Photo : PixabayPhoto: Pixabay


Since money is the primary source that allows Russia to continue its attack on Ukraine, countries are directly focussing on limiting the availability of foreign reserves and stopping international transactions to isolate Russia and its economy. This will force Russian citizens and Putin's closest sources into a cage, thus restricting them in any way possible.  

Most countries like US, UK and the EU have blocked select Russian banks from SWIFT, the global financial messaging system, to isolate Russia from international transactions and stop payments. The announcement of further sanctions and the curb on use of foreign currency is definitely affecting the value of Russia's currency, the ruble, and has caused S&P to downgrade Russia's sovereign debt to the status of junk.

Meanwhile, Indian banks are awaiting orders from the government on whether they should follow the lead and stop dealing with Russian banks just like US, EU and allies have.  




On Monday, February 28, the world waited with bated breath to see the financial impact of the sanctions levied over Russia as Putin announced his nuclear armed forces to be on high alert to reciprocate against Western sanctions. The fall in ruble was obviously expected and on Monday, the markets opened to a 40% fall in price of the Russian ruble (which is about 118.6 ruble/US Dollar).

The Russian stock market also has been closed till March 5, 2022.  


Russian ruble. Photo: Pixabay

In terms of Indian currency, ruble weakened and price for 1 INR changed from 0.96 ruble to 1.46 ruble in a day. Meaning if someone had to pay 0.96 Ruble in exchange for 1 Rupee, they now have to pay 1.46 Ruble for the same 1 Rupee. 

Companies like Societe Generale SA and Credit Suisse Group AG have halted the finance of commodities trading from Russia as sanctions widened. The two banks and key financiers of commodity trade houses, are no longer providing the money needed to move raw materials like metals and oil from Russia.


Even though India imports about 80% of its oil requirements, a tiny part of it comes from Russia. Since less than 1% of Russia's oil exports come to India, there is no immediate and direct impact in supply of fossil fuel. But the disruptions in supplies from Russia will further push the crude oil prices in the international markets, which will indirectly, severely disrupt India’s financial calculations.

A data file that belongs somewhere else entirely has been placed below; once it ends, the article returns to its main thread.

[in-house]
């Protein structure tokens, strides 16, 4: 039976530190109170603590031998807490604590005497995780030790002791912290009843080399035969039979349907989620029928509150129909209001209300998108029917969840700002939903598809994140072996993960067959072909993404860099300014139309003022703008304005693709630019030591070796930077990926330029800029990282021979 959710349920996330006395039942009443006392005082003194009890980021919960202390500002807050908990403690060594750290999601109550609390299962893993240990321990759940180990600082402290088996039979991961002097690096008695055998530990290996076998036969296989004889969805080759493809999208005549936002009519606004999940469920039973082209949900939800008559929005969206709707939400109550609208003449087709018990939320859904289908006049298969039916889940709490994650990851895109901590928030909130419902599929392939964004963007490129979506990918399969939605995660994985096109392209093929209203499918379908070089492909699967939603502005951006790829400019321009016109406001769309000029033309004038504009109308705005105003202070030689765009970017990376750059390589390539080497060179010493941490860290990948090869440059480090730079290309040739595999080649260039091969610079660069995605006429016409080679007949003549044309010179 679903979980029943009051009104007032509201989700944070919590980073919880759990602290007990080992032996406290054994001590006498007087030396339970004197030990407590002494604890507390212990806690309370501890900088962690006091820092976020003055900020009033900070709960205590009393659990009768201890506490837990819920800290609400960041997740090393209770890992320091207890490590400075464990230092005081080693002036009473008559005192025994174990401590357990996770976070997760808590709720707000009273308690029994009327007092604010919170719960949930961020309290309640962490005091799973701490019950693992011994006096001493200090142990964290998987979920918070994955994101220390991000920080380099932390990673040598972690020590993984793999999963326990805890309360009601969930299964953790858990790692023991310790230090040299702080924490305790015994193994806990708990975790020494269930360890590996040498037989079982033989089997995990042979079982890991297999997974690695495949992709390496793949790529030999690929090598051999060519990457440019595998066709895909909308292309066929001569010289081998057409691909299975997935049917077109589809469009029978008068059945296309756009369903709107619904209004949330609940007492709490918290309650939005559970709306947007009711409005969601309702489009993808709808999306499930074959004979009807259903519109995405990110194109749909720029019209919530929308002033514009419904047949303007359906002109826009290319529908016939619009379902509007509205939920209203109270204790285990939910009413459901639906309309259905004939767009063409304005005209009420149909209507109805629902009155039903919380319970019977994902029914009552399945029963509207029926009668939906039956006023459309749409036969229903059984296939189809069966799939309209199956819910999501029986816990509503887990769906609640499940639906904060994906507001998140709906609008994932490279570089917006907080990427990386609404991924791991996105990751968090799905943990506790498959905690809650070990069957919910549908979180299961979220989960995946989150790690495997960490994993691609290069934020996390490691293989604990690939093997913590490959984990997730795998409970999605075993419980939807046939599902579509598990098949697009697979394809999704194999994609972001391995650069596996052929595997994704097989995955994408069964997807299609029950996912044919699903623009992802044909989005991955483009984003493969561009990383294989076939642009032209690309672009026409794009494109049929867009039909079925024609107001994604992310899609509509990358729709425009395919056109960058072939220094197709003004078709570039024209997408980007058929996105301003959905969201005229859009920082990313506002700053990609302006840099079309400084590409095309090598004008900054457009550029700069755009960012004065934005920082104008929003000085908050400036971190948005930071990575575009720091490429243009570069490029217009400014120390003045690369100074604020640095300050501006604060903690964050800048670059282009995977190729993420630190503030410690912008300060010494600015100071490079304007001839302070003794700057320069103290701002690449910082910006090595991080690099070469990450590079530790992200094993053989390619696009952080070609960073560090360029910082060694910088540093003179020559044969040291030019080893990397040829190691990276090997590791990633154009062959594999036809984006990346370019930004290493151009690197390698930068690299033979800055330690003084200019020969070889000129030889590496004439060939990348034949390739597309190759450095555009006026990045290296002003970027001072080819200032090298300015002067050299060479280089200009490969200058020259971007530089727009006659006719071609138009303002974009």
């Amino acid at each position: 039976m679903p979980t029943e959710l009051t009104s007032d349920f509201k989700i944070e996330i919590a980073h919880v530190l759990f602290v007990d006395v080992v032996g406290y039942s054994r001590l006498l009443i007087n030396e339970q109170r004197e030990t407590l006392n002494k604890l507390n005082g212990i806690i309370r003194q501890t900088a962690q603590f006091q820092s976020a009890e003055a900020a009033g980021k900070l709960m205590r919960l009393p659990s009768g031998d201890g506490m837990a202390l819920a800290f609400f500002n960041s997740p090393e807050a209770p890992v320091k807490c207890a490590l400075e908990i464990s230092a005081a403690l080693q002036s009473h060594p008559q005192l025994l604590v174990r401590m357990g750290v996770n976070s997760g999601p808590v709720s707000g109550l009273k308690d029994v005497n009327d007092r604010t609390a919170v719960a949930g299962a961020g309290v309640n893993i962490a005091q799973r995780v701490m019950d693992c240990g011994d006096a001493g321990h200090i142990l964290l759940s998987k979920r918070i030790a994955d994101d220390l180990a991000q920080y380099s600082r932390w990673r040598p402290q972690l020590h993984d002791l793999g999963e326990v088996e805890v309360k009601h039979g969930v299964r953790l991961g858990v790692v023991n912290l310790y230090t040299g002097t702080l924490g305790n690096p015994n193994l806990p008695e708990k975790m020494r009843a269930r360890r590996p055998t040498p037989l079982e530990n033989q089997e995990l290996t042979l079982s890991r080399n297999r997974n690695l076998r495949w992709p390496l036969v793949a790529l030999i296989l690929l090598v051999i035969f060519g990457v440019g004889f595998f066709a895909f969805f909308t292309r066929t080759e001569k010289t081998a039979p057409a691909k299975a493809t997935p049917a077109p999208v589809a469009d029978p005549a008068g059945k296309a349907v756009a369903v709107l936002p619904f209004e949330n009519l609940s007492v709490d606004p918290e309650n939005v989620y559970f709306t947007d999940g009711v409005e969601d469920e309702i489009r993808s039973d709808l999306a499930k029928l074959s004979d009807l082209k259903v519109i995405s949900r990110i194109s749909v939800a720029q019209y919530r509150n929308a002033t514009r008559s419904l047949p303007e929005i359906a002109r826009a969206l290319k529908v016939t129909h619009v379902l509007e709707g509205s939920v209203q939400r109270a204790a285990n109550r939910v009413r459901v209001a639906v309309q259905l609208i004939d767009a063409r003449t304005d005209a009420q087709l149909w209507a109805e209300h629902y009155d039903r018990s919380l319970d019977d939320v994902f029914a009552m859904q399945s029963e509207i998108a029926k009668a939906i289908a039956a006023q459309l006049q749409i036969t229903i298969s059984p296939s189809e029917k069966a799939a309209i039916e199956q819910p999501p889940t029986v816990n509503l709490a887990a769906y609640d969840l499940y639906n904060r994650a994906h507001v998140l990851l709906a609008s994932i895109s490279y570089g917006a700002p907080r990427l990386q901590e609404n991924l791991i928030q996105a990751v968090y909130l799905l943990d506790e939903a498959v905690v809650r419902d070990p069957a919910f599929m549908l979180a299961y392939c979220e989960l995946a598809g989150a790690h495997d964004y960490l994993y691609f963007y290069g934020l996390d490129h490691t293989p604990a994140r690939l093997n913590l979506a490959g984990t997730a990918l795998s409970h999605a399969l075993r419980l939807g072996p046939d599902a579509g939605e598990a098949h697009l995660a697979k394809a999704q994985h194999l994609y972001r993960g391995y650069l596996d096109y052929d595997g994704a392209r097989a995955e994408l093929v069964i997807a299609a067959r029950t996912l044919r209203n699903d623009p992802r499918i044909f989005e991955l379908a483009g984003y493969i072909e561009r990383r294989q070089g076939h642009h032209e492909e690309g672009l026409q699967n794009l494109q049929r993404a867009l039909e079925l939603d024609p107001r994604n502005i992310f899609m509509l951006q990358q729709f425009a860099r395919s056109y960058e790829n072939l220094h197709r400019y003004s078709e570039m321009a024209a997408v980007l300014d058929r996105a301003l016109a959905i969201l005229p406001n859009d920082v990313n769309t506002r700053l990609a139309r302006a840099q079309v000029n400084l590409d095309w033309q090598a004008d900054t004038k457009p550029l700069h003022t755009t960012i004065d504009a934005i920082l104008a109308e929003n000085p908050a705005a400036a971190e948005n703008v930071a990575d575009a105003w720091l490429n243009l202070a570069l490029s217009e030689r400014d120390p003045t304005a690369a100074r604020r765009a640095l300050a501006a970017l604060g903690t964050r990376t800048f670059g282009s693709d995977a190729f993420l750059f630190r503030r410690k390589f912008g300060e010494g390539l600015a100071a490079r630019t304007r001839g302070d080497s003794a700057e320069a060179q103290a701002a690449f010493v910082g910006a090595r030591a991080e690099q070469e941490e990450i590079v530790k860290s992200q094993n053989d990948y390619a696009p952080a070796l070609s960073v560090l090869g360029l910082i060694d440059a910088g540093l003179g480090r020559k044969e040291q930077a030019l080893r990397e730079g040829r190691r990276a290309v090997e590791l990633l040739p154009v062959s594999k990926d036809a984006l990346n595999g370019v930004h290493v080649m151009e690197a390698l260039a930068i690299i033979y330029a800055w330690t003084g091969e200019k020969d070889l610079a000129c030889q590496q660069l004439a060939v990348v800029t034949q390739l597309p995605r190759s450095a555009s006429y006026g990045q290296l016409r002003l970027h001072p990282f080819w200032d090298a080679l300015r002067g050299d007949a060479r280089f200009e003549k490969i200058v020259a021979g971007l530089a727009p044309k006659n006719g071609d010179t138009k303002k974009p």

Russia is one of the Top 5 crude oil exporters in the world and the world’s largest natural gas exporter. This means, Russia can control its oil and gas prices as per its convenience. In response to EU’s sanctions, Russia can reduce or entirely stop gas exports to Europe. If Europe stops buying oil and gas from Russia, it will come at a cost since Europe is used to receiving more than 40% oil from Russia and a sudden overnight change is not practically possible.


Photo: Pixabay

This has already led to a big jump in oil prices as crude oil prices crossed $100/barrel after decades. A jump in oil prices has also directly impacted the commodity trading prices in the stock market as the price of 'Futures' in Natural Gas also shot up. As per reports, every 10% rise in oil prices will drag down India’s GDP growth by 0.2% points, while Philippines and Thailand will see a hit of 0.1% points.

So, what will India do? As a short-term measure (like many other countries), India can tap into its emergency oil reserves and supply from these reserves to maintain the oil prices. India’s strategic petroleum reserves have a capacity of 5.33 million tonnnes/39 million barrels, which is a 9.5 day reserve (as per FY 20 consumption pattern).

(In November 2021, when the prices had risen, countries like US, Japan, UK and India had come together to release oil from their strategic reserves.)

If Russian oil and gas sectors are sanctioned, prices for the same across the world will go up as supply will be restricted. This is particularly disastrous for countries in the EU, which has been seeing a constant rise in gas and oil prices since the last year and has been expecting a rise in demand for the same. The end result will be taxing for the people of EU. 

Volatile stock markets are a norm. Photo : PixabayVolatile stock markets are a norm. Photo : Pixabay


Global food prices have surged as the Russia-Ukraine conflict threatens to disrupt the supply of wheat, corn and edible oil. The two countries account for 29% of global wheat exports, 19% of corn exports and about 80% of the world’s sunflower oil exports. (Bro, 80% technically means owning the entire sunflower oil in the world!)

Photo : PixabayPhoto: Pixabay